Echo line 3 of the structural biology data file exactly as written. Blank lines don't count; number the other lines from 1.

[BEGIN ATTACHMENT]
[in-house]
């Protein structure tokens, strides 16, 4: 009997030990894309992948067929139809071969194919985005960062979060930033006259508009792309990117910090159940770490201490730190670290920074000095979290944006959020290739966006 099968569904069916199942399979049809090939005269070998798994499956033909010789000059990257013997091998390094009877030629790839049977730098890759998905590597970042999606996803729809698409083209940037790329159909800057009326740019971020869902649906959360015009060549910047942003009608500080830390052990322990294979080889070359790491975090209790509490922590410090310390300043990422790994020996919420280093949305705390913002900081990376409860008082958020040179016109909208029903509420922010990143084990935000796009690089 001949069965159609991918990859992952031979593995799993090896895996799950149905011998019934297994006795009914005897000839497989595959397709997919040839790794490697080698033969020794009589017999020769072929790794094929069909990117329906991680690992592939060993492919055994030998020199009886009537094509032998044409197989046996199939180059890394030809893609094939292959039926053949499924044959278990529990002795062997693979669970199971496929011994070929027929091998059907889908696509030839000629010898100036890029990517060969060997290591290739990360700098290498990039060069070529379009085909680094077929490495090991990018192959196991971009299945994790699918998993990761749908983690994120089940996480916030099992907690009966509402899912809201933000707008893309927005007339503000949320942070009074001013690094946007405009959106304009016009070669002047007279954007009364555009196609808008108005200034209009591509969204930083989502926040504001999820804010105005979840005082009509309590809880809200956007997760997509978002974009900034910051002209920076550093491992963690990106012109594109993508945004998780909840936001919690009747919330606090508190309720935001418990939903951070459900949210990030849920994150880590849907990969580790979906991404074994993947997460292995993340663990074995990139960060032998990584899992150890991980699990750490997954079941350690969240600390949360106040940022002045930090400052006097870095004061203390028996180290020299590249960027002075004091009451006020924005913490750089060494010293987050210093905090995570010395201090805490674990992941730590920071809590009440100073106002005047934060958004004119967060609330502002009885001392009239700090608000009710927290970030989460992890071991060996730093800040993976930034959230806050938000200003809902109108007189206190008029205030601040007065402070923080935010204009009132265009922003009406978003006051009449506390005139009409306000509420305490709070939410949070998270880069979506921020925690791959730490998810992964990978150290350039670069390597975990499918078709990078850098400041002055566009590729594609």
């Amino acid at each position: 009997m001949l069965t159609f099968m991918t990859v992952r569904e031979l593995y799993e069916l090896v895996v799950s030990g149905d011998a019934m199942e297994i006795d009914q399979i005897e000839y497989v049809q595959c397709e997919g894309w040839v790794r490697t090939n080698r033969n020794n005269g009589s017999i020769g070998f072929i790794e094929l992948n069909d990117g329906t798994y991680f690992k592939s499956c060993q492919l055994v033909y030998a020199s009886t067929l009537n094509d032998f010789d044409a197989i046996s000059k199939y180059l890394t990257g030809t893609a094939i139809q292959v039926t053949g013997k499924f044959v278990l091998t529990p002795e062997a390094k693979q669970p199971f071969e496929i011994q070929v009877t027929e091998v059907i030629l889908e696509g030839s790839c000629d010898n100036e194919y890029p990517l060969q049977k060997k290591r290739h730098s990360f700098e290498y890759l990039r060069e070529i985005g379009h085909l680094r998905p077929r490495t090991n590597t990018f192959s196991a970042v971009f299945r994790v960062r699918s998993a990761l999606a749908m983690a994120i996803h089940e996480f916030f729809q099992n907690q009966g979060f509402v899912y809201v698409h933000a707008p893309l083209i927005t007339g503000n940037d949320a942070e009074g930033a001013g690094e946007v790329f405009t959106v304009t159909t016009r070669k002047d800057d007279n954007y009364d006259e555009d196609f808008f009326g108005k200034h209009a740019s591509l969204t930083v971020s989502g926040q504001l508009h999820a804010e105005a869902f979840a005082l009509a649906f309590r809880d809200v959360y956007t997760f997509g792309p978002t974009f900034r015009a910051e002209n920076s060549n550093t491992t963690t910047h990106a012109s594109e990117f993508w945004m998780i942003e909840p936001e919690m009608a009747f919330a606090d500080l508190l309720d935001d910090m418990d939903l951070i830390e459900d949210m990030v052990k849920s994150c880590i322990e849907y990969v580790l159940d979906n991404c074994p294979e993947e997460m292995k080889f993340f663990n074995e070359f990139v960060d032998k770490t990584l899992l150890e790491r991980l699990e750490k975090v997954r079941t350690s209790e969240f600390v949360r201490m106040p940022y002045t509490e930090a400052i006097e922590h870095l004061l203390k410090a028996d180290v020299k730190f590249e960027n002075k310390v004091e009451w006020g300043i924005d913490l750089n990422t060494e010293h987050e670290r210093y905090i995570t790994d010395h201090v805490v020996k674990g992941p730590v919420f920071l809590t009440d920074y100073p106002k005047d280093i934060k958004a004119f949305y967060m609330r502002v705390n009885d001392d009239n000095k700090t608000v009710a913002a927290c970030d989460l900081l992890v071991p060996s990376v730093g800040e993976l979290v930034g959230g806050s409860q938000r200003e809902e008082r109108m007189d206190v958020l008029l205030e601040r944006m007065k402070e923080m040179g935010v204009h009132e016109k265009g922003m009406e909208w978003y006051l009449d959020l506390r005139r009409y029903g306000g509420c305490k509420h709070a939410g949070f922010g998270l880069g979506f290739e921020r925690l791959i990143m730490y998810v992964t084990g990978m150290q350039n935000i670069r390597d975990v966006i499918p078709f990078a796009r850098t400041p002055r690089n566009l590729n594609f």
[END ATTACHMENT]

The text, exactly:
């Amino acid at each position: 009997m001949l069965t159609f099968m991918t990859v992952r569904e031979l593995y799993e069916l090896v895996v799950s030990g149905d011998a019934m199942e297994i006795d009914q399979i005897e000839y497989v049809q595959c397709e997919g894309w040839v790794r490697t090939n080698r033969n020794n005269g009589s017999i020769g070998f072929i790794e094929l992948n069909d990117g329906t798994y991680f690992k592939s499956c060993q492919l055994v033909y030998a020199s009886t067929l009537n094509d032998f010789d044409a197989i046996s000059k199939y180059l890394t990257g030809t893609a094939i139809q292959v039926t053949g013997k499924f044959v278990l091998t529990p002795e062997a390094k693979q669970p199971f071969e496929i011994q070929v009877t027929e091998v059907i030629l889908e696509g030839s790839c000629d010898n100036e194919y890029p990517l060969q049977k060997k290591r290739h730098s990360f700098e290498y890759l990039r060069e070529i985005g379009h085909l680094r998905p077929r490495t090991n590597t990018f192959s196991a970042v971009f299945r994790v960062r699918s998993a990761l999606a749908m983690a994120i996803h089940e996480f916030f729809q099992n907690q009966g979060f509402v899912y809201v698409h933000a707008p893309l083209i927005t007339g503000n940037d949320a942070e009074g930033a001013g690094e946007v790329f405009t959106v304009t159909t016009r070669k002047d800057d007279n954007y009364d006259e555009d196609f808008f009326g108005k200034h209009a740019s591509l969204t930083v971020s989502g926040q504001l508009h999820a804010e105005a869902f979840a005082l009509a649906f309590r809880d809200v959360y956007t997760f997509g792309p978002t974009f900034r015009a910051e002209n920076s060549n550093t491992t963690t910047h990106a012109s594109e990117f993508w945004m998780i942003e909840p936001e919690m009608a009747f919330a606090d500080l508190l309720d935001d910090m418990d939903l951070i830390e459900d949210m990030v052990k849920s994150c880590i322990e849907y990969v580790l159940d979906n991404c074994p294979e993947e997460m292995k080889f993340f663990n074995e070359f990139v960060d032998k770490t990584l899992l150890e790491r991980l699990e750490k975090v997954r079941t350690s209790e969240f600390v949360r201490m106040p940022y002045t509490e930090a400052i006097e922590h870095l004061l203390k410090a028996d180290v020299k730190f590249e960027n002075k310390v004091e009451w006020g300043i924005d913490l750089n990422t060494e010293h987050e670290r210093y905090i995570t790994d010395h201090v805490v020996k674990g992941p730590v919420f920071l809590t009440d920074y100073p106002k005047d280093i934060k958004a004119f949305y967060m609330r502002v705390n009885d001392d009239n000095k700090t608000v009710a913002a927290c970030d989460l900081l992890v071991p060996s990376v730093g800040e993976l979290v930034g959230g806050s409860q938000r200003e809902e008082r109108m007189d206190v958020l008029l205030e601040r944006m007065k402070e923080m040179g935010v204009h009132e016109k265009g922003m009406e909208w978003y006051l009449d959020l506390r005139r009409y029903g306000g509420c305490k509420h709070a939410g949070f922010g998270l880069g979506f290739e921020r925690l791959i990143m730490y998810v992964t084990g990978m150290q350039n935000i670069r390597d975990v966006i499918p078709f990078a796009r850098t400041p002055r690089n566009l590729n594609f």